But now I am in southern France on the Cotes du Azur and ready to experience more regional flavours. I am here for a week with friends at a stunning location just outside the village of La Colle sur Loup in a beautiful house with an olive grove owned by a recognised architect/interior designer Jacqueline Morabito. This very chic house has views over the Mediterranean Sea and across the valley to the ancient
fortified village of Saint Paul de Vence.

Only two hours from Italy the cuisine is a blend of Provencal French and Italian with a growing influence of North Africa. Meals are simple and dishes reflect the bounty of produce from the region. Street markets stock only the best quality fresh products and in true French style, presentation and packaging are foremost.

Our evening meals are usually taken in the garden overlooking the olive grove (the oldest tree labelled approx.1,500 years old) and in this northern hemisphere sunlit evening we sit around a large weathered table to enjoy a simple traditional Nicoise meal. Pissaladiere, roasted peppers with garlic homemade olive oil and balsamic, red tomato and Mozzarella, white asparagus gently steamed and served with butter and parmesan along with a green salad, batard bread and a pinot noir.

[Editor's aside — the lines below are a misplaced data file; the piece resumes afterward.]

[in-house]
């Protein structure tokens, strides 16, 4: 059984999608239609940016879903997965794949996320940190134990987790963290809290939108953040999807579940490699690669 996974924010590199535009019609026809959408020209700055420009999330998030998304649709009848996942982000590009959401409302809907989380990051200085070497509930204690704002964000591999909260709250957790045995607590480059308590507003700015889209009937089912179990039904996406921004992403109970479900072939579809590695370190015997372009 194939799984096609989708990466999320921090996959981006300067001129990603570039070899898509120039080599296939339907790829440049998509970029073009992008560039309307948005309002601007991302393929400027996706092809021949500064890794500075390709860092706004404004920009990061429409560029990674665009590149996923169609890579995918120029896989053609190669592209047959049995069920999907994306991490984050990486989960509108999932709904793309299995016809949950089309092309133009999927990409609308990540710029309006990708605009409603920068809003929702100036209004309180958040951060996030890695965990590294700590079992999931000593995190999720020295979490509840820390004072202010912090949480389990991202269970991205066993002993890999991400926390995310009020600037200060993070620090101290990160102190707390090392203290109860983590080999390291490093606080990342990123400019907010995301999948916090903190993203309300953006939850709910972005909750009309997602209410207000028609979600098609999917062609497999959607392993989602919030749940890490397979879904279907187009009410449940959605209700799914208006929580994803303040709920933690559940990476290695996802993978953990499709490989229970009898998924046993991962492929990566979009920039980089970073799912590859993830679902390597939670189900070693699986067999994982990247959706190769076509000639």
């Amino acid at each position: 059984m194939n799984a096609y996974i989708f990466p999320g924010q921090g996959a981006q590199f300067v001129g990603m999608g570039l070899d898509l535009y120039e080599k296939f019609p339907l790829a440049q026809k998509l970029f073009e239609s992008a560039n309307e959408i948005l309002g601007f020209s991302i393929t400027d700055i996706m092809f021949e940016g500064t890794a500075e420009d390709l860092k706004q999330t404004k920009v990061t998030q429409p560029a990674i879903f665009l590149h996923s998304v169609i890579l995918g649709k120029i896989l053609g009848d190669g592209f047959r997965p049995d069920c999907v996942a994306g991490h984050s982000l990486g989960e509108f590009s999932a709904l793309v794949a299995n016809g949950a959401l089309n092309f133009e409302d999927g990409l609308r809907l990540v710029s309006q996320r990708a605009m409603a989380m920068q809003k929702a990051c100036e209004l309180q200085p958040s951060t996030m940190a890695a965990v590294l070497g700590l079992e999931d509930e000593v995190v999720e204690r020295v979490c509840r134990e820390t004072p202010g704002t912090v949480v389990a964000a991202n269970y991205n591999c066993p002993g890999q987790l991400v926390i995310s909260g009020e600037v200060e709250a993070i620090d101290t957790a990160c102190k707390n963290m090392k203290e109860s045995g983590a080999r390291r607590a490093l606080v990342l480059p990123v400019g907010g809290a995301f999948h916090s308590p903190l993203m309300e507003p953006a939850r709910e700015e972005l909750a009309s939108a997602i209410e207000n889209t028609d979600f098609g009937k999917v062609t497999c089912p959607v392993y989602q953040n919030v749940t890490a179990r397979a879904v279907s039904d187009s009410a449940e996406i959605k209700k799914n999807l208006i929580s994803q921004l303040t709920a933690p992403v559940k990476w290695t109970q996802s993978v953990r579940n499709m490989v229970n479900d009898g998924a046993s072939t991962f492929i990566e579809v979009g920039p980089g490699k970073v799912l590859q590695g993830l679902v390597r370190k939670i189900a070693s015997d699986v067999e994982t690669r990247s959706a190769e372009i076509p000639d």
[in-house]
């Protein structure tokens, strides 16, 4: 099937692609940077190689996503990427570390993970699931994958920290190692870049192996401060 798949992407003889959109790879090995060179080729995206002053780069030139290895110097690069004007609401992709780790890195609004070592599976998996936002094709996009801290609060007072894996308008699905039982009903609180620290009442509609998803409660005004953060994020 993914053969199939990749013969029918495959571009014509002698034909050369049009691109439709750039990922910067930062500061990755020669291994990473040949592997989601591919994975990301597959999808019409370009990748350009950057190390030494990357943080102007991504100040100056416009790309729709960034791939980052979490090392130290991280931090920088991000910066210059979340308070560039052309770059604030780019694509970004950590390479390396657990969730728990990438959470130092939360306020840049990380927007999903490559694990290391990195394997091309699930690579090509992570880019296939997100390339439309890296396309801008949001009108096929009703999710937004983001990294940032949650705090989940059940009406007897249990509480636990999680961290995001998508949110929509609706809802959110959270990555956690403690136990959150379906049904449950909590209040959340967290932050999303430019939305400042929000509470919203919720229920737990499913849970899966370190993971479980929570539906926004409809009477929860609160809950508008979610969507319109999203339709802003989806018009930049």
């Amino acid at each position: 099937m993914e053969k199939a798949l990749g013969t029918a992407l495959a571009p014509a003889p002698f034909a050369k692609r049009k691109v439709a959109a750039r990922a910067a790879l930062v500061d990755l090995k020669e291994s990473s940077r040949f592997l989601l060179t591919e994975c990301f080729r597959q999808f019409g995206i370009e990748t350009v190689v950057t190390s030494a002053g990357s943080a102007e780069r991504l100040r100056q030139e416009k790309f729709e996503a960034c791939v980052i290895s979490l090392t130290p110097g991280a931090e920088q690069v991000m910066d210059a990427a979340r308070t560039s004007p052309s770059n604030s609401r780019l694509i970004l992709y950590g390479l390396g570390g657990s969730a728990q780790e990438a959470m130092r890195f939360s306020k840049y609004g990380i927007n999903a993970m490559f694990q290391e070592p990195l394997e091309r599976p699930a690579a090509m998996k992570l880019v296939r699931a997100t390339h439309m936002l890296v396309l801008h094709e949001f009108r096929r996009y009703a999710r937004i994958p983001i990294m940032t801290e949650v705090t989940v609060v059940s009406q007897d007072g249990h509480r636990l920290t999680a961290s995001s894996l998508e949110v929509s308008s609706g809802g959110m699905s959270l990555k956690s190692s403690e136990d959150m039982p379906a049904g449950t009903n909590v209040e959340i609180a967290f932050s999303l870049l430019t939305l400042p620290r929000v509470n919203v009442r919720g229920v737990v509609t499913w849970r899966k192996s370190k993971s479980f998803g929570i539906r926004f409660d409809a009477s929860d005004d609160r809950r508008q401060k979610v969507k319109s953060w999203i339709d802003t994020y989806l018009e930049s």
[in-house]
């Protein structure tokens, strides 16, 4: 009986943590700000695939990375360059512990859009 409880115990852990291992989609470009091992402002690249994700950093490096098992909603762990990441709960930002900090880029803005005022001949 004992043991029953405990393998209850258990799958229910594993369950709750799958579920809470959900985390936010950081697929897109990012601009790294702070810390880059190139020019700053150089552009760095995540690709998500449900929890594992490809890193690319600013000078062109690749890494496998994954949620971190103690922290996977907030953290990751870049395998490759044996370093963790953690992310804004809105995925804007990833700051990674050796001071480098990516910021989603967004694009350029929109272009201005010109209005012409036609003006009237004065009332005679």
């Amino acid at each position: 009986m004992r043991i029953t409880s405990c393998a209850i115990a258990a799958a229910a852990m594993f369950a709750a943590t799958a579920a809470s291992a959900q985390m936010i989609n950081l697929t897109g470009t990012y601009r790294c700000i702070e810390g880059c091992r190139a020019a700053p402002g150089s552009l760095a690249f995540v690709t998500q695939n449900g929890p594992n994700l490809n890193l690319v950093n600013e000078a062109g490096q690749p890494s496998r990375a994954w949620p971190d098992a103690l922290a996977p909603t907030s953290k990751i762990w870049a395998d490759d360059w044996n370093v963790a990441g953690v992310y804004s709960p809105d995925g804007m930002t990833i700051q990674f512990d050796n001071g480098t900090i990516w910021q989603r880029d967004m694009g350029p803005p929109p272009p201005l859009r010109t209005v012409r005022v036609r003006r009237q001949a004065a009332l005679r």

Simple but magnificent! I need to pinch myself.

World's Best Restaurants

Published: 7th May 2011

The San Pellagrino Worlds 50 Best Restaurants Award
has surpassed Michelin Star rating as the beacon of the ‘culinary best’ and
this year judged by over 800 industry experts, Danish Noma Restaurant from
Copenhagen seized the top position again for the second year running.

The restaurant they claimed the ‘One to Watch‘ due
to its meteoric rise, is the two Michelin star Frantzén/Lindeberg restaurant of